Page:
I hate the ALARM too! I will check with the maintenance team to see why it has to be so loud in the passenger section of the train. We are working to reduce the overspeed alarms this year during recertification training as the operators are driving and evaluating each other on this as well as other passenger concerns. The buzzing not only annoys passengers, but the stopping and starting gives for a less than smooth ride.

    The announcements are another common complaint among passengers. We do give the operators standard announcement formats to follow, but operators tend to find their own comfortable phrasing as they are in the seat 40 hours a week. We do have some work to do before we can get to automated announcements — but it is somewhere in the future.

    Thank you for the feedback and I will pass it on verbatim to the operators! If you could — what is your favorite of the 37 ways to tell someone to transfer trains for the airport?

  5. 63101 says:

    It’s not really so much the phrasing of the train announcements that is the problem; it’s that operators do not always speak their announcements clearly and audibly. It’s hard to hear things over the general noise on the train when the operator does not enunciate their words.

    The worst example I ever encountered was a particular operator who would always literally shout the name of the station into the PA, and then trail off mumbling the rest – you’d hear “GRAND!!!! station” loud enough to make you jump a little, but then barely follow what buses you can catch from there. I have not heard him in a while, however, so I assume that issue was either brought to his attention or he is no longer in the front seat anymore.

    I’ve also occasionally heard people say things like “this is a westbound train to Shiloh-Scott.” I find it hard to fault someone for that, as I’d do the same thing every once in a while if I had to recite the same script as a full time job. However, it is confusing and could be solved by standardized automated announcements.

  6. Matt says:

    Part of the problem several of you have mentioned is a lack of good communication channels. If a rider such as you finds something wrong with the system, the main outlet is to call our customer service. We realize the need for a more comprehensive system for riders to provide their input on how the system works. I’m working with our Planning department to help develop such a system. We’re also working on intraagency communication – our bus / train operators, transit service managers, and maintenance people do not have good opportunities to communicate their ideas and observations to people at headquarters. We’ll be conducting interviews with such employees, and eventually move out into a new public communications effort.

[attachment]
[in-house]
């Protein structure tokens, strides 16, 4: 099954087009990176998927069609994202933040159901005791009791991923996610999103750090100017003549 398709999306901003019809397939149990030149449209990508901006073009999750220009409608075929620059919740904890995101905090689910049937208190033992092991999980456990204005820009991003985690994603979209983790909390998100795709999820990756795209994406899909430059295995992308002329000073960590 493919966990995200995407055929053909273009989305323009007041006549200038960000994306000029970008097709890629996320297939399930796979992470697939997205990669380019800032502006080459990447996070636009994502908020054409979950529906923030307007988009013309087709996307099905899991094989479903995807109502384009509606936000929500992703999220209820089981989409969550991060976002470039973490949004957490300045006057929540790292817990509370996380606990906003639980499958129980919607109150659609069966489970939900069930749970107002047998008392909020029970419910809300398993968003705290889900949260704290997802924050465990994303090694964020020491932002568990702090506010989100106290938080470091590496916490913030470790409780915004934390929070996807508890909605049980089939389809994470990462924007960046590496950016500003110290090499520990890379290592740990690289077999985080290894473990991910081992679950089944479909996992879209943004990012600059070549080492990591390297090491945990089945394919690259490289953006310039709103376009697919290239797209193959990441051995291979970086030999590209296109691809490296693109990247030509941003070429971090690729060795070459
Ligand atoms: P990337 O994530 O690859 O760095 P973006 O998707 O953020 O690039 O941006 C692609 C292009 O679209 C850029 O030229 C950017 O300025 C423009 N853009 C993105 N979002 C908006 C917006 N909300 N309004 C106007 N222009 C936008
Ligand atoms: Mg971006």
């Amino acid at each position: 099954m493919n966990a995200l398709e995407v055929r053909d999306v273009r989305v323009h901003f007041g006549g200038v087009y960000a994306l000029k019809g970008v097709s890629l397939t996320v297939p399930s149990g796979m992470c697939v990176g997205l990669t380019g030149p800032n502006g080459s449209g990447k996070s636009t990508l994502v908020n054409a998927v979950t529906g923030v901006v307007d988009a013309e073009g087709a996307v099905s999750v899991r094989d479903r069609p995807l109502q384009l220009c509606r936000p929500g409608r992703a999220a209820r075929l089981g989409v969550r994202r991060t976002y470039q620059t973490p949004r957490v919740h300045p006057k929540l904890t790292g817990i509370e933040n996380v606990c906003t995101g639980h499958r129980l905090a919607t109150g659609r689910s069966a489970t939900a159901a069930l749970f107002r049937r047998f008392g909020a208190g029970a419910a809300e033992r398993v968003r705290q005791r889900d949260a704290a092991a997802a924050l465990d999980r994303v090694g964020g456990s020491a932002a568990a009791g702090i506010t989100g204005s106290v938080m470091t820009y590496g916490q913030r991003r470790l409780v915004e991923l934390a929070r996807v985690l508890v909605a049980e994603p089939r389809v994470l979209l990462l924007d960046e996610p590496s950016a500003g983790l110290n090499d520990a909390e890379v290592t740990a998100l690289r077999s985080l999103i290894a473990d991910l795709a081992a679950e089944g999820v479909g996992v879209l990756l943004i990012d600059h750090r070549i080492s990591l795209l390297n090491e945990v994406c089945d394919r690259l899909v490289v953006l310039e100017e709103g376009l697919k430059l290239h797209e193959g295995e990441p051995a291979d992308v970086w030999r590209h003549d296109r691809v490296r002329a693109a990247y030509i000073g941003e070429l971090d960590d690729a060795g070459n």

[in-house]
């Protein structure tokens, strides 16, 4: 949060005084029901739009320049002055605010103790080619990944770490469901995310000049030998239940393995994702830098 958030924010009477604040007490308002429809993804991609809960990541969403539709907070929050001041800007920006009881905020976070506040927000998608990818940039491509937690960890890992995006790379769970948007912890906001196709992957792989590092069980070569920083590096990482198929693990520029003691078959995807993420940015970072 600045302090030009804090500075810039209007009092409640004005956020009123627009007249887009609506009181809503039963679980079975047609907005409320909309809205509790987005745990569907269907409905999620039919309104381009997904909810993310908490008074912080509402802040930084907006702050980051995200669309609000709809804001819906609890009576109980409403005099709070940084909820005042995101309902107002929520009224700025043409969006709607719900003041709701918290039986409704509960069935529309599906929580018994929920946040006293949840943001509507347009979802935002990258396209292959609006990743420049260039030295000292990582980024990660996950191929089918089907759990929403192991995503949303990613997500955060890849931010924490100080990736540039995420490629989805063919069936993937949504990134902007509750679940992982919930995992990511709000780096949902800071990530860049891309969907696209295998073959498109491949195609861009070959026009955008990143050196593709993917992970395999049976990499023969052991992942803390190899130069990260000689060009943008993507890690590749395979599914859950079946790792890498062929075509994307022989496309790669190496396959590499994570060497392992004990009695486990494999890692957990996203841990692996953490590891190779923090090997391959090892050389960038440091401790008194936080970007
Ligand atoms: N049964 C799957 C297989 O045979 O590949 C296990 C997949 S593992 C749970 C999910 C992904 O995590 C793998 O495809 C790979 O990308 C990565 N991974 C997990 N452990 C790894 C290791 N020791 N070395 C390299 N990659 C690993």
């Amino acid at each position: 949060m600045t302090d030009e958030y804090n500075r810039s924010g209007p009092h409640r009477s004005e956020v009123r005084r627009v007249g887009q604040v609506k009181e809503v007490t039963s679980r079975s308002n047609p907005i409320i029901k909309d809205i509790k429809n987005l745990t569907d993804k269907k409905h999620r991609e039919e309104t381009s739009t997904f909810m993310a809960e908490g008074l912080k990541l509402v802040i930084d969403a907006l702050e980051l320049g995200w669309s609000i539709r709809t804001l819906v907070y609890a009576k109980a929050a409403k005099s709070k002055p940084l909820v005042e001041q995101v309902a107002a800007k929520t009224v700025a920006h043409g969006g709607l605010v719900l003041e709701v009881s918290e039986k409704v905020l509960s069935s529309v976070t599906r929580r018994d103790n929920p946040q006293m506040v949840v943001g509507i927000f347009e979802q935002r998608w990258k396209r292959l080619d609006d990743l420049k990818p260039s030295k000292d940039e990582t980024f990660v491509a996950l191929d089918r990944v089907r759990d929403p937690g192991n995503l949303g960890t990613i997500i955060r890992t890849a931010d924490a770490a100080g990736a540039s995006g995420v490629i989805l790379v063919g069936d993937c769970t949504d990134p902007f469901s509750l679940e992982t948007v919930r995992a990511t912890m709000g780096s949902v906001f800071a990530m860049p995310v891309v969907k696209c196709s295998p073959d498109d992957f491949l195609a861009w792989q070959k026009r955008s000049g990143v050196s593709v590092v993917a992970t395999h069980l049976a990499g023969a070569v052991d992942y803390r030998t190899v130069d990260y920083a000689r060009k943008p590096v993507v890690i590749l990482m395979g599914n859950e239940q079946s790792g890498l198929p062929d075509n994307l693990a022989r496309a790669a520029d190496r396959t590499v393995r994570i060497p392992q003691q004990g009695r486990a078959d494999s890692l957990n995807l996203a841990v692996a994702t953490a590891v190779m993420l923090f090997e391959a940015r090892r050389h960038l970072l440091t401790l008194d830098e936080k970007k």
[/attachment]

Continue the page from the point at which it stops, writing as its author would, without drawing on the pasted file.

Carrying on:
7. Suzanne says:

    All of the comments that come into customer service are routed to the appropriate operational management team to review, investigate where appropriate and respond to. Customer Service is very accommodating and provided me a full report of every MetroLink customer service call last year. We used the information to help us plan our recertification training with operators. The operators receive the feedback good or bad regularly when it occurs, and we are reinforcing some of the central themes of passengers as part of their annual training. This includes being careful of when you open and close doors, making clear announcements, operating for a comfortable and smooth ride and being attentive to special customer needs (ADA, Elderly, children).

    As with any company, we continue to work on improving communication channels (from the field to HQ and back) — but please know your comments and calls are heard!

  8. Melissa says:

    I actually really like the differing station announcements–they give each individual ride some character. What could clear up some of that confusion is an LED sign that displays the name of the next stop. They have them in Boston and New York, and I always find that immensely helpful. But that sort of thing probably costs a lot of money…

  9. Steve says:

    Suzanne (post #4): I know it’s not simple or easy, but inaudible and mumbling announcements are the biggest problem. As another person mentioned I do sometimes like the different announcements. The worst are all the different ways people announce transferring to-from the red-blue lines. Here are a couple examples: “If you need to go to the airport you must switch trains and board the Red Line to Lambert Airport.” Not bad. “If you’re goin’ to the airport you must switch trains and get on another train at the next station. Look for a red sign on a westbound train that reads “airport”.” That’s getting a big silly. The worst are the operators (and I suppose they’re just trying to be helpful) that after a couple announcements just start shouting, “if you’re going to the airport you’re on the wrong train!” I’ve seen this happen a couple times when people were coming from the airport (with luggage) and boarding the westbound blue line. They would be told a couple times that they’re on the wrong train! The other couple instances of real shouting that you should probably be aware of are the couple times I’ve seen someone get on the train with a bicycle in the middle of the car and when I’ve seen someone taking a picture of the train. I understand that there are rules, but why keep shouting “YOU NEED TO GET OFF THE TRAIN AND MOVE YOUR BIKE TO THE FRONT” while 200 people stand there and wait? Or “YOU CAN’T TAKE PICTURES. STOP TAKING PICTURES OF THE TRAIN!” Give me a break!

  10. Suzanne says:

    Steve
    Thanks for the specific feedback. No question that the inaudible and mumbling are the worst of the announcements. We continue to reinforce this with operators as there are people on the train that NEED the announcements or are listening for something specific since they are less familiar with the system than you and I. The yelling at passengers is never good and is frustrating even for those passengers that are not being yelled at. We will continue to work on it. Thanks